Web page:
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How can I find out the address of a variable on the stack in the visual studio debugger watch window (or elsewhere?)

Reading the variable works fine:

streets     streets [11790](0x1c66a690 [...] std::vector<Street *,std::allocator<Street *> >

But prefixing with & doesn't give me an address:

&streets        streets [11790](0x1c66a690 [...] std::vector<Street *,std::allocator<Street *> >

Also, trying to read the size doesn't work, why is that?

streets.size()  CXX0075: Error: Cannot set up Function Evaluation   

The program is compiled in debug mode.

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&streets should give you pointer to your variable, I doubt watch window can execute functions like vector::size(). – Marcin Jędrzejewski Nov 16 '12 at 16:41
@marcin_j: It can, actually. The VS watch window is quite powerful. – John Dibling Nov 16 '12 at 16:44
@JohnDibling nice, I will have to check it with my VS2005 – Marcin Jędrzejewski Nov 16 '12 at 16:45

2 Answers 2

up vote 5 down vote accepted

The Visual Studio Debugger drives debugger watch, quick-watch, auto, and local variable views through a translation defined by schema in a file called autoexp.dat (depending on your VS version, the content therein can vary markedly). The file is located in your VS-InstallDir/Common7/Packages/Debugger folder (at least it is for VS2010 and VS2012).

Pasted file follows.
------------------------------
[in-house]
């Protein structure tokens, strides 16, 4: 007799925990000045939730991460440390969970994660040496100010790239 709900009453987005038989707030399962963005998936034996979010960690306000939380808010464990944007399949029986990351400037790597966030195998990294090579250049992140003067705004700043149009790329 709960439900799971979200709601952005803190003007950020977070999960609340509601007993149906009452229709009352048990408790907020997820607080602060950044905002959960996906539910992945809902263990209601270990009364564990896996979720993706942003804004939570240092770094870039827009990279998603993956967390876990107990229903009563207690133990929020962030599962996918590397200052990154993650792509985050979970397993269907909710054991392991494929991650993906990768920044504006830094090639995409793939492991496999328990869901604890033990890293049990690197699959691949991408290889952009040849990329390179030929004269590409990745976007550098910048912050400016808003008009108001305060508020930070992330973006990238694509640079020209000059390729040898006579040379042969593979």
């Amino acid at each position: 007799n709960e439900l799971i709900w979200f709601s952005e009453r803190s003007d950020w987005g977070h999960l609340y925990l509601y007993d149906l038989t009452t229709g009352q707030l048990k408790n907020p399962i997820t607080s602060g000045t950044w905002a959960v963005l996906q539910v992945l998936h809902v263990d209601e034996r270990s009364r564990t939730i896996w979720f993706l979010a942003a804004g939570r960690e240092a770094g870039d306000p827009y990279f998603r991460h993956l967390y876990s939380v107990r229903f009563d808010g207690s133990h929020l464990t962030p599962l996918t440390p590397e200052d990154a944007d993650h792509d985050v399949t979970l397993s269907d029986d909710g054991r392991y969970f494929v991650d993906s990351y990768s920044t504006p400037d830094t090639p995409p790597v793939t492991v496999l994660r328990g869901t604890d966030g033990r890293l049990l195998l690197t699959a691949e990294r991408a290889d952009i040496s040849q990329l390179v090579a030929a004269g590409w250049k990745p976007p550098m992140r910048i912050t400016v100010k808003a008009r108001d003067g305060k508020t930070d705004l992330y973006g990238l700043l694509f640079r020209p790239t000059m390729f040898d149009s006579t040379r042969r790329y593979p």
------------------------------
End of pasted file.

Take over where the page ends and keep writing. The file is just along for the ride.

Knowing this, a couple of ideas for you to try/consider:

Method One: Library Know-How

To access the actual address of the first element within the vector I ultimately just do this:


if you know the number of elements you're going to view, you can use the array-expansion extension by:


where N is the number of elements

Note: this only works as shown above with vectors. The practice is different depending on which container you are using. There are no-doubt simpler ways that are probably less dependent on the implementation of std::vector<>, but this is the simplest wasy I know how to get you up and debugging quickly.

Method Two: Scorched Earth

Under Tools/Options/Debugging/General is a list of features you can switch on and off. One of them you will find particularly useful to this question:

Show raw structure of objects in variable windows.

Turn this ON to see raw member variables of all structures and containers, including standard containers like std::vector<>. This effectively disables usage of the templates in autoexp.dat

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Method one works well thanks. Of course the vector size can then be retrieved by entering streets._Mylast - streets._Myfirst. Not sure why vector::size() doesn't work but pah who needs it. – Sideshow Bob Nov 20 '12 at 11:22

To see the address, cast to a void *, like so: (void *)&streets.

This is Visual Studio's attempt to be helpful by showing you the pointed-to vector directly. A similar problem affects arrays of vectors.

share|improve this answer
That works, cheers. – Sideshow Bob Nov 20 '12 at 11:21

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